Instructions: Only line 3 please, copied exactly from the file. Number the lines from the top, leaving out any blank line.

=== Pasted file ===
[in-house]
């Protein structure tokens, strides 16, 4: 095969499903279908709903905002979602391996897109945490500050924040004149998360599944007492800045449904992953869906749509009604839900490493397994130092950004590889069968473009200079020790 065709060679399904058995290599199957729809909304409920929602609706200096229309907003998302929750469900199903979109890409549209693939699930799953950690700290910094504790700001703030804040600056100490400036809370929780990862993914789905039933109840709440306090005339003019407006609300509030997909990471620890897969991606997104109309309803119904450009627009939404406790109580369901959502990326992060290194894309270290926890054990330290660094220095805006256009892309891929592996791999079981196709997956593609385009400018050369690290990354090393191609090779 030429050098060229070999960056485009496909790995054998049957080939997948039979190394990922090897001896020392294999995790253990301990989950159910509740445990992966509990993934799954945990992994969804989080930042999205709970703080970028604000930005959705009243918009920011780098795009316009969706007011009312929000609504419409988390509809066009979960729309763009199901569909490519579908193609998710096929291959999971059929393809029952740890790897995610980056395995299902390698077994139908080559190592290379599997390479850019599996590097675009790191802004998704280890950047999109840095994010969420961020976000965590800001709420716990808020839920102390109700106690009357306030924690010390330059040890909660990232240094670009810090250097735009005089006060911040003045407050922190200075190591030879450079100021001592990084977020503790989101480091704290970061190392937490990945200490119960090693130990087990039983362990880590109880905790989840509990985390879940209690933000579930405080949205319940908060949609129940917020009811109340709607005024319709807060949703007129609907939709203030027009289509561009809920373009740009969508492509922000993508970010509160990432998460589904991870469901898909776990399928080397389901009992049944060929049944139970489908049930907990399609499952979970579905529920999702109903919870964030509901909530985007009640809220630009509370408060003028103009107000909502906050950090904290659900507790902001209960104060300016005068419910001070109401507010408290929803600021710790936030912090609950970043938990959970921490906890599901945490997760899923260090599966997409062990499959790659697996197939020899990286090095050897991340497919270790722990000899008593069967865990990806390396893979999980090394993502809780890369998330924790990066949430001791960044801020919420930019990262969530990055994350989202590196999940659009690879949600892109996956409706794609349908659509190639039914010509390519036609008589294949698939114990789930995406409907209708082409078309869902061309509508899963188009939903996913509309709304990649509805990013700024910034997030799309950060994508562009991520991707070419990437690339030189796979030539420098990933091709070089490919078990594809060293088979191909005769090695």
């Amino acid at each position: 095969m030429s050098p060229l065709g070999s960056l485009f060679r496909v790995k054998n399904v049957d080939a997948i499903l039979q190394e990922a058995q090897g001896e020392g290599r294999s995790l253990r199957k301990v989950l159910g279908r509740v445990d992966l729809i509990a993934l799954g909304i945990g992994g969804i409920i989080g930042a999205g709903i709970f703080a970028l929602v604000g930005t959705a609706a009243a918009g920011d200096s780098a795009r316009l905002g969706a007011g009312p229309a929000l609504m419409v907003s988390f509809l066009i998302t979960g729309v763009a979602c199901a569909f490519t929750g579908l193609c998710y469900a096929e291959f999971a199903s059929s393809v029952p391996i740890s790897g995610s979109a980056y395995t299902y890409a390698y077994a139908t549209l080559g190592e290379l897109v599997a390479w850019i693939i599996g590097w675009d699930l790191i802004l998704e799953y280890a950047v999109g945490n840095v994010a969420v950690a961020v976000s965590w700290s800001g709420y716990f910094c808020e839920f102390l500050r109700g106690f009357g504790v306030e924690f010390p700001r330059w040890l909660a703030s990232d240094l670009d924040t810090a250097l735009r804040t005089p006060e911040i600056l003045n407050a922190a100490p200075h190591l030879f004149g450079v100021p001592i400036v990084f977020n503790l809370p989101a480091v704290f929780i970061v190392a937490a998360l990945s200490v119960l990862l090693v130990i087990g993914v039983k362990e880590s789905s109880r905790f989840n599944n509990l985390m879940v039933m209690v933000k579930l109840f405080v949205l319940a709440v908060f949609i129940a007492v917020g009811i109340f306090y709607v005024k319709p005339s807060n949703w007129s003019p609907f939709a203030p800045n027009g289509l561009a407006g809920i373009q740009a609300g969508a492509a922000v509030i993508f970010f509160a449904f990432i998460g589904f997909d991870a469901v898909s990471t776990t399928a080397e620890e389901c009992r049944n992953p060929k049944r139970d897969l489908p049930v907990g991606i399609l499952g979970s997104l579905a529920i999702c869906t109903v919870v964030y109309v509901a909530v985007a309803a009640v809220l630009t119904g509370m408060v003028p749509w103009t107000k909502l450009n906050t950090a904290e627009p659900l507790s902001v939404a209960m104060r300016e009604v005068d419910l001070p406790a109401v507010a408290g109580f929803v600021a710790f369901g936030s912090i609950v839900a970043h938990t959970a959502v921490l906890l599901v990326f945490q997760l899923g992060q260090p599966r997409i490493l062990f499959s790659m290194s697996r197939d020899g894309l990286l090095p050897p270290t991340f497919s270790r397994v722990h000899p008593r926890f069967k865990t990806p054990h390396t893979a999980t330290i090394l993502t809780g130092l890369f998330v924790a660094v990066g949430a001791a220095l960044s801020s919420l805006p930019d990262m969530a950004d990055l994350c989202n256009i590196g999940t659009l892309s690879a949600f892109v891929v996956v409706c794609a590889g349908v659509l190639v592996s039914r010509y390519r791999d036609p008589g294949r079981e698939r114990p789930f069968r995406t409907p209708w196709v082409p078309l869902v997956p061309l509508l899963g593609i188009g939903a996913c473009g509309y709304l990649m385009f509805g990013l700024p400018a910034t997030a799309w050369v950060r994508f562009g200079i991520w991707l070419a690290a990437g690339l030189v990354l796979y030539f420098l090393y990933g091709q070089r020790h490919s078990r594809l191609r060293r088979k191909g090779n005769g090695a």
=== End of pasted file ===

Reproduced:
């Amino acid at each position: 095969m030429s050098p060229l065709g070999s960056l485009f060679r496909v790995k054998n399904v049957d080939a997948i499903l039979q190394e990922a058995q090897g001896e020392g290599r294999s995790l253990r199957k301990v989950l159910g279908r509740v445990d992966l729809i509990a993934l799954g909304i945990g992994g969804i409920i989080g930042a999205g709903i709970f703080a970028l929602v604000g930005t959705a609706a009243a918009g920011d200096s780098a795009r316009l905002g969706a007011g009312p229309a929000l609504m419409v907003s988390f509809l066009i998302t979960g729309v763009a979602c199901a569909f490519t929750g579908l193609c998710y469900a096929e291959f999971a199903s059929s393809v029952p391996i740890s790897g995610s979109a980056y395995t299902y890409a390698y077994a139908t549209l080559g190592e290379l897109v599997a390479w850019i693939i599996g590097w675009d699930l790191i802004l998704e799953y280890a950047v999109g945490n840095v994010a969420v950690a961020v976000s965590w700290s800001g709420y716990f910094c808020e839920f102390l500050r109700g106690f009357g504790v306030e924690f010390p700001r330059w040890l909660a703030s990232d240094l670009d924040t810090a250097l735009r804040t005089p006060e911040i600056l003045n407050a922190a100490p200075h190591l030879f004149g450079v100021p001592i400036v990084f977020n503790l809370p989101a480091v704290f929780i970061v190392a937490a998360l990945s200490v119960l990862l090693v130990i087990g993914v039983k362990e880590s789905s109880r905790f989840n599944n509990l985390m879940v039933m209690v933000k579930l109840f405080v949205l319940a709440v908060f949609i129940a007492v917020g009811i109340f306090y709607v005024k319709p005339s807060n949703w007129s003019p609907f939709a203030p800045n027009g289509l561009a407006g809920i373009q740009a609300g969508a492509a922000v509030i993508f970010f509160a449904f990432i998460g589904f997909d991870a469901v898909s990471t776990t399928a080397e620890e389901c009992r049944n992953p060929k049944r139970d897969l489908p049930v907990g991606i399609l499952g979970s997104l579905a529920i999702c869906t109903v919870v964030y109309v509901a909530v985007a309803a009640v809220l630009t119904g509370m408060v003028p749509w103009t107000k909502l450009n906050t950090a904290e627009p659900l507790s902001v939404a209960m104060r300016e009604v005068d419910l001070p406790a109401v507010a408290g109580f929803v600021a710790f369901g936030s912090i609950v839900a970043h938990t959970a959502v921490l906890l599901v990326f945490q997760l899923g992060q260090p599966r997409i490493l062990f499959s790659m290194s697996r197939d020899g894309l990286l090095p050897p270290t991340f497919s270790r397994v722990h000899p008593r926890f069967k865990t990806p054990h390396t893979a999980t330290i090394l993502t809780g130092l890369f998330v924790a660094v990066g949430a001791a220095l960044s801020s919420l805006p930019d990262m969530a950004d990055l994350c989202n256009i590196g999940t659009l892309s690879a949600f892109v891929v996956v409706c794609a590889g349908v659509l190639v592996s039914r010509y390519r791999d036609p008589g294949r079981e698939r114990p789930f069968r995406t409907p209708w196709v082409p078309l869902v997956p061309l509508l899963g593609i188009g939903a996913c473009g509309y709304l990649m385009f509805g990013l700024p400018a910034t997030a799309w050369v950060r994508f562009g200079i991520w991707l070419a690290a990437g690339l030189v990354l796979y030539f420098l090393y990933g091709q070089r020790h490919s078990r594809l191609r060293r088979k191909g090779n005769g090695a």